Kemba Walker

The Charlotte Hornets beat the Utah Jazz 124-119 behind a career high and a franchise record 52 points from Kemba Walker, who decided or was told to go and try to win the game by himself, although deferring to other players, like Jeremy Lin and others could have made the ending less suspenseful.

The Hornets won in double overtime to maybe set themselves on a new path of winning and getting closer to the playoff spots they’ve drifted away from recently. Walker himself said after the game that he nearly cost his team the game, like when he ignored a wide open Lin before the end of the first overtime, keeping his head on the ball and the floor instead of actually seeing the court, or some of his bad shots that helped the Jazz keep clawing back, not to mention his non existent defense for the entire game.

Did he pass or didn't he? Take a wild guess...

Did he pass or didn’t he? Take a wild guess…

Criticizing Walker when he just had this kind of scoring night sounds weird, but he did shoot the ball 34 times and got a green light to ignore everyone. Yes, it worked this time, but it’s gotten the Hornets into so much trouble more often than not. With the Jazz defense at some point completely focused on Walker, it would have been much easier moving the ball quickly, swinging it from side to side and find open players. Lin found Marvin Williams (19 points) for a big three at the beginning of overtime, and was the one who fed a beautiful pass to Zeller that didn’t end with a basket, but two shots made from the line. But the ball hardly got out of Walker’s hands in overtime.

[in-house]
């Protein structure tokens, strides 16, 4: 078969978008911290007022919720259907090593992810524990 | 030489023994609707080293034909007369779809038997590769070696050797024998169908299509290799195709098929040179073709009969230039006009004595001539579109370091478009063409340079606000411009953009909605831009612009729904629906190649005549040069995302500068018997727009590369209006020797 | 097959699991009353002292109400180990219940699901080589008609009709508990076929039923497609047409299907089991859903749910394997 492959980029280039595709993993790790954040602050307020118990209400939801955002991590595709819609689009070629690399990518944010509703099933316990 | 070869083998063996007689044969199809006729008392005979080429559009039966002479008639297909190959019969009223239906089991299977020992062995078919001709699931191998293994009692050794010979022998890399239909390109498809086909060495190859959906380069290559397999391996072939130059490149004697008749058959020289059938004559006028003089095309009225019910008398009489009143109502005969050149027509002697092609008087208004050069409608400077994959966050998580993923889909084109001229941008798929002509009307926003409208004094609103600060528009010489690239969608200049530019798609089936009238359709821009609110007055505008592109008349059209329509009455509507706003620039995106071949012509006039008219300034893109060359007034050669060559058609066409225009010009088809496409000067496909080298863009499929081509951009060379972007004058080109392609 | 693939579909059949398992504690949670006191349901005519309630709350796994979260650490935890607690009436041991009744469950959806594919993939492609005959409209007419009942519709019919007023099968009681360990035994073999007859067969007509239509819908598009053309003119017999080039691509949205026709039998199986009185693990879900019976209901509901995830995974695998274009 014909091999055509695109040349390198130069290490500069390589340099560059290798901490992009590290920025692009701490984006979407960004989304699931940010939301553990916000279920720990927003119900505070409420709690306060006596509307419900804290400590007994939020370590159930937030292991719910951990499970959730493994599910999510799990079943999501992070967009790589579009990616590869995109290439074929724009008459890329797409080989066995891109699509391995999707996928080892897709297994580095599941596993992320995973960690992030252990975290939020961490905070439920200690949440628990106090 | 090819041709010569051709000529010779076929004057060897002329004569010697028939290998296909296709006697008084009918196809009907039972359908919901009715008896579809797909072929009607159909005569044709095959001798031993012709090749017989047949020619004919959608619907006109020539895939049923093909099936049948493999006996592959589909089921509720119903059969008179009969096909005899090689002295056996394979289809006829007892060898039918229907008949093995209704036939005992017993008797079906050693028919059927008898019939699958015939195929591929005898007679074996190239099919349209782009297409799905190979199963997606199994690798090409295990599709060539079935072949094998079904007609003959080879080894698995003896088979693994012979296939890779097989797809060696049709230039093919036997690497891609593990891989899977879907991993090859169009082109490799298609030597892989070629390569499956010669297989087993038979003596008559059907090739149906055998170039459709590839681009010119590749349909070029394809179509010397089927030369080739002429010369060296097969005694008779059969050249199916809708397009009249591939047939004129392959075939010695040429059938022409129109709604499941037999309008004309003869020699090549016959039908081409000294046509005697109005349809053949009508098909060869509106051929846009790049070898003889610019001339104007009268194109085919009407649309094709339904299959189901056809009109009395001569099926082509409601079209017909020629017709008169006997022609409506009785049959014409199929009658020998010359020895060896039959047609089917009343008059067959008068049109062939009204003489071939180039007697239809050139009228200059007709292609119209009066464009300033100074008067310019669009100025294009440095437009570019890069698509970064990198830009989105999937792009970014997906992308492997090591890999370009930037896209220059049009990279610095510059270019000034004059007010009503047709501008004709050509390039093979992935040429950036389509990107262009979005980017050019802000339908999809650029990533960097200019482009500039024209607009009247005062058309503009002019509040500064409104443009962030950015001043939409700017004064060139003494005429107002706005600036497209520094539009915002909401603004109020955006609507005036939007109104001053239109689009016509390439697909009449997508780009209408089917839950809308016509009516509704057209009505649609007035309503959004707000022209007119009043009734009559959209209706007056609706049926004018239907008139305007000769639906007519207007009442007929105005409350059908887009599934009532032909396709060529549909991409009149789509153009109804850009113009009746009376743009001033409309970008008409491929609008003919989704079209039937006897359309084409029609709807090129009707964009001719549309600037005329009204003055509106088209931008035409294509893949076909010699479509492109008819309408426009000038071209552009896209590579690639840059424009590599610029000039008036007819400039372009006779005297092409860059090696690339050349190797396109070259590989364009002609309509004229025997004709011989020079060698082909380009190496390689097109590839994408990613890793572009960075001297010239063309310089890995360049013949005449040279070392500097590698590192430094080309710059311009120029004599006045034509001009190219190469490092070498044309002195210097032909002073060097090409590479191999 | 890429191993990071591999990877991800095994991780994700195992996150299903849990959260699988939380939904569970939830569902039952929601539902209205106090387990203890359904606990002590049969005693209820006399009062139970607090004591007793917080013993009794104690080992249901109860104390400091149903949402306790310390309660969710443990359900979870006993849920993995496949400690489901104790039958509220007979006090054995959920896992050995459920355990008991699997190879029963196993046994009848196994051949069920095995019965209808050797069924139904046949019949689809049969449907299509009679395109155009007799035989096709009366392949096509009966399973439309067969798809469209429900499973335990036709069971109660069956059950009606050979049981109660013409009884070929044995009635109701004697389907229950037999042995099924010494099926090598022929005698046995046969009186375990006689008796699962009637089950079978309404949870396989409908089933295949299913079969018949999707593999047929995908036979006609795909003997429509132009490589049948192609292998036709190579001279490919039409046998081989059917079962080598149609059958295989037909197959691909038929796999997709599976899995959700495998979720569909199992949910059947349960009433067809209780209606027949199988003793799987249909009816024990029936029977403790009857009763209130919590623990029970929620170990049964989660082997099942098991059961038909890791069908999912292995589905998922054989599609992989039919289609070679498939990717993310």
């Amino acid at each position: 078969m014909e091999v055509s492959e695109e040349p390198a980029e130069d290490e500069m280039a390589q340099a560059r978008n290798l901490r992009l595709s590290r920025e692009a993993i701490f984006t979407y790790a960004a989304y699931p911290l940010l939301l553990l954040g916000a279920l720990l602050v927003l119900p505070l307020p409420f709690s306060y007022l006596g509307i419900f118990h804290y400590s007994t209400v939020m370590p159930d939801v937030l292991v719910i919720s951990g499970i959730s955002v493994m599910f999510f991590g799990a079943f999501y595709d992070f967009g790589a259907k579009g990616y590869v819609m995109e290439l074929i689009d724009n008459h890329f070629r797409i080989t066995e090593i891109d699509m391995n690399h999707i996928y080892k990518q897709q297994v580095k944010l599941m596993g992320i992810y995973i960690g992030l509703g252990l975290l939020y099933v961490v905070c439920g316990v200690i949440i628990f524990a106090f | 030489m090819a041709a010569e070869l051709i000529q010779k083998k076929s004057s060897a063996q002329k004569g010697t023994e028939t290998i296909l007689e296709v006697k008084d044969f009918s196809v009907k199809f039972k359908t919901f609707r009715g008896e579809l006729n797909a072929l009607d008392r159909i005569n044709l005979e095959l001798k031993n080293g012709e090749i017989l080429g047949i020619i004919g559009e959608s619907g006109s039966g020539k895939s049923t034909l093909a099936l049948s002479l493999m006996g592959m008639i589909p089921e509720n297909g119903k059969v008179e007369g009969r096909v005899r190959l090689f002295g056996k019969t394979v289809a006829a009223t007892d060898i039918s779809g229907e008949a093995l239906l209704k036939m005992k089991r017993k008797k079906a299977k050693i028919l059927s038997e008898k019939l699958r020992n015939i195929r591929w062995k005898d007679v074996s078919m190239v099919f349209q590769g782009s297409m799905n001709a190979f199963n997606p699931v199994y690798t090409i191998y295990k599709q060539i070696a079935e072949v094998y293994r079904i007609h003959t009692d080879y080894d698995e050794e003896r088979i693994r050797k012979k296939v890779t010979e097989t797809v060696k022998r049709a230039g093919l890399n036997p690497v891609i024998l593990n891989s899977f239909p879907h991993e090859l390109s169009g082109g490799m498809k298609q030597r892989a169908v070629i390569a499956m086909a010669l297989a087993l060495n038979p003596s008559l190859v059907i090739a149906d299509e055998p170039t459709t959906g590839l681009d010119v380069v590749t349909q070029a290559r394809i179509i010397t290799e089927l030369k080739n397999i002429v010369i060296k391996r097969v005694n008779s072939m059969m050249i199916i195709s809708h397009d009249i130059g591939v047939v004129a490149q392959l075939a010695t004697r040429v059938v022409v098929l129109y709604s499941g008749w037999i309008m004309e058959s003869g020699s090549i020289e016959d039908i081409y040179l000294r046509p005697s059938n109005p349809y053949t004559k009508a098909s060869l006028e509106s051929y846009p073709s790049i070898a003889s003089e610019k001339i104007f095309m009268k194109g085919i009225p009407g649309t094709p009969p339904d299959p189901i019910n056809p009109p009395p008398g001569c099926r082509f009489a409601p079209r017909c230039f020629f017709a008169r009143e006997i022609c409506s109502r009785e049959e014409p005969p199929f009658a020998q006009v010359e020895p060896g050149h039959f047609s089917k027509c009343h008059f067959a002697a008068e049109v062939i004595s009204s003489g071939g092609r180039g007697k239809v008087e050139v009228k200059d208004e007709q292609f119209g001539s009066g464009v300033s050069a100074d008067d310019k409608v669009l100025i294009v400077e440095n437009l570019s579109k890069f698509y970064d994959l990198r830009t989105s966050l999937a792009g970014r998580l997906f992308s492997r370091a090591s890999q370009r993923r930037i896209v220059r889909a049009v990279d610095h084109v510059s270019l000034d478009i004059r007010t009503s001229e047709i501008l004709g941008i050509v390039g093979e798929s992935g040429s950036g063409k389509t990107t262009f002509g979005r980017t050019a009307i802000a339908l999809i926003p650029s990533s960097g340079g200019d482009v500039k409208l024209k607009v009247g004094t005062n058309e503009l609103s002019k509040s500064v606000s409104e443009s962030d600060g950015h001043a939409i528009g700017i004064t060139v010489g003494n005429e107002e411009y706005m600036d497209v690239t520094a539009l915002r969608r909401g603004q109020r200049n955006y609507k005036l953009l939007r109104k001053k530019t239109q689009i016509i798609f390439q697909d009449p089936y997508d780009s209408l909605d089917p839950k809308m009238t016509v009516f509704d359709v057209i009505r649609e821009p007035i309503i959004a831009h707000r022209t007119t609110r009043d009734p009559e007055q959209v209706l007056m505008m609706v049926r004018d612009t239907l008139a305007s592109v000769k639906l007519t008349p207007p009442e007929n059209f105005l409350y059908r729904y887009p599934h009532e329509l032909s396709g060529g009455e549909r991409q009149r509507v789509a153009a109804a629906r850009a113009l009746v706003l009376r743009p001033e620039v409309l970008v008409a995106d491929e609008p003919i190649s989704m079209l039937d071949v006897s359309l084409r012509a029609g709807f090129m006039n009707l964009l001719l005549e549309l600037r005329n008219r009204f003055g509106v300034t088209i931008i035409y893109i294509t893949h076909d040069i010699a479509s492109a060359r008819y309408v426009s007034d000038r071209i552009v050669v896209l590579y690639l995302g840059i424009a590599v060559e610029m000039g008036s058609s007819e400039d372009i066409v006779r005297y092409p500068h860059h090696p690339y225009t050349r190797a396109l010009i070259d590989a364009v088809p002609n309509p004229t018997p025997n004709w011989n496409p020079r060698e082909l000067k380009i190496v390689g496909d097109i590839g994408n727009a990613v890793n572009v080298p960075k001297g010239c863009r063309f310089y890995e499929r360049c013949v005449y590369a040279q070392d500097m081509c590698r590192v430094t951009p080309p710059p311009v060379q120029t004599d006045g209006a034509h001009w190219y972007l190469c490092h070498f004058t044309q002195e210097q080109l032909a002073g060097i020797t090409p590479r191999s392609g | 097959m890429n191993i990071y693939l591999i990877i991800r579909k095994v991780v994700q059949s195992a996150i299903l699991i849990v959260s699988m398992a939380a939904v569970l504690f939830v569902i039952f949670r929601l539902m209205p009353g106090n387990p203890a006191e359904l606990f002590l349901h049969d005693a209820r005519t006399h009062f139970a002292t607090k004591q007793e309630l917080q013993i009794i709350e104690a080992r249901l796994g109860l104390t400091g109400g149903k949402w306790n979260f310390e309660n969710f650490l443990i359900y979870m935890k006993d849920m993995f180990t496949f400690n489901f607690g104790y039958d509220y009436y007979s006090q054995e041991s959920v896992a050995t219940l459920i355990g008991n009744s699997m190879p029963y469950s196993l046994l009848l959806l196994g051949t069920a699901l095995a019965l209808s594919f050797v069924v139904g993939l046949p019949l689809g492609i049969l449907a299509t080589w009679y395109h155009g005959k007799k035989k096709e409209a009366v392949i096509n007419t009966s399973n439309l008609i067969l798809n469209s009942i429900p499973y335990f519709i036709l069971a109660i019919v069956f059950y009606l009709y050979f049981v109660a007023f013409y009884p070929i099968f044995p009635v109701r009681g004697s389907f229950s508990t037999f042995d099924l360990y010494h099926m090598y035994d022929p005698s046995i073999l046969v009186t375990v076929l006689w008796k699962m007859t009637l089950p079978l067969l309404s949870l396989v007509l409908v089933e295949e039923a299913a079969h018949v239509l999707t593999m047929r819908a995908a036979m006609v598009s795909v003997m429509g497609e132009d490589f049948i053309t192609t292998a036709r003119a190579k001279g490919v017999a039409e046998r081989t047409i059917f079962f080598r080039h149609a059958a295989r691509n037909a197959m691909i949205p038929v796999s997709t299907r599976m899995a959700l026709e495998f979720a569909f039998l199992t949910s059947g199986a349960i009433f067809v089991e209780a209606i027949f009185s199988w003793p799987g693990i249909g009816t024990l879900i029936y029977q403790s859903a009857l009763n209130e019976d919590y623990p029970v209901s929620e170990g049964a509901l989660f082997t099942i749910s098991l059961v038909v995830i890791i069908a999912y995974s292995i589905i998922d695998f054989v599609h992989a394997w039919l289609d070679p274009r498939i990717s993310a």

Lin? He had a good game. He played 26 minutes straight to end the game, finishing with 9 points, 6 rebounds and 5 assists. He played fantastic defense on whoever he had to mark and cover, he made the right decisions when the ball was in his hands. It was, as we said, a good game. But Lin hardly touched the ball in the closing minutes of the game, once again standing on the corner, serving as something of a decoy, although the entire Jazz defense knew that every possessions was going to end with Walker shooting the ball. Walker had 8 assists, but it’s going to happen when your usage rating is 45.9%. Lin had a number of assists “ruined” by misses, but that’s not the issue. The problem is the Hornets basketball, even if in one small moment of the season it results in Walker making history.

Gordon Hayward had a big night for the Jazz, scoring 36 points while Trey Burke helped out with 25 points off the bench. The Jazz made a nice comeback run in the fourth quarter when the Hornets offense stalled as it tends to do, and wouldn’t go away until Walker hit a couple of free throws with less than 3 seconds in the game, giving the Hornets a five-point lead.

We’ll keep writing that Walker is fool’s gold. The Hornets simply gave him the ball to go and win the game on his own. It worked, also thanks to some big offensive rebounds (huge one by Cody Zeller), but a lot of this season’s losses have come from this exact approach. It’s impossible to really criticize someone after he sets a new franchise record while having a career night, but Walker plays the same way even when he’s throwing all bricks, and that might be the most fundamental problem the Hornets have, and will probably continue to ignore.

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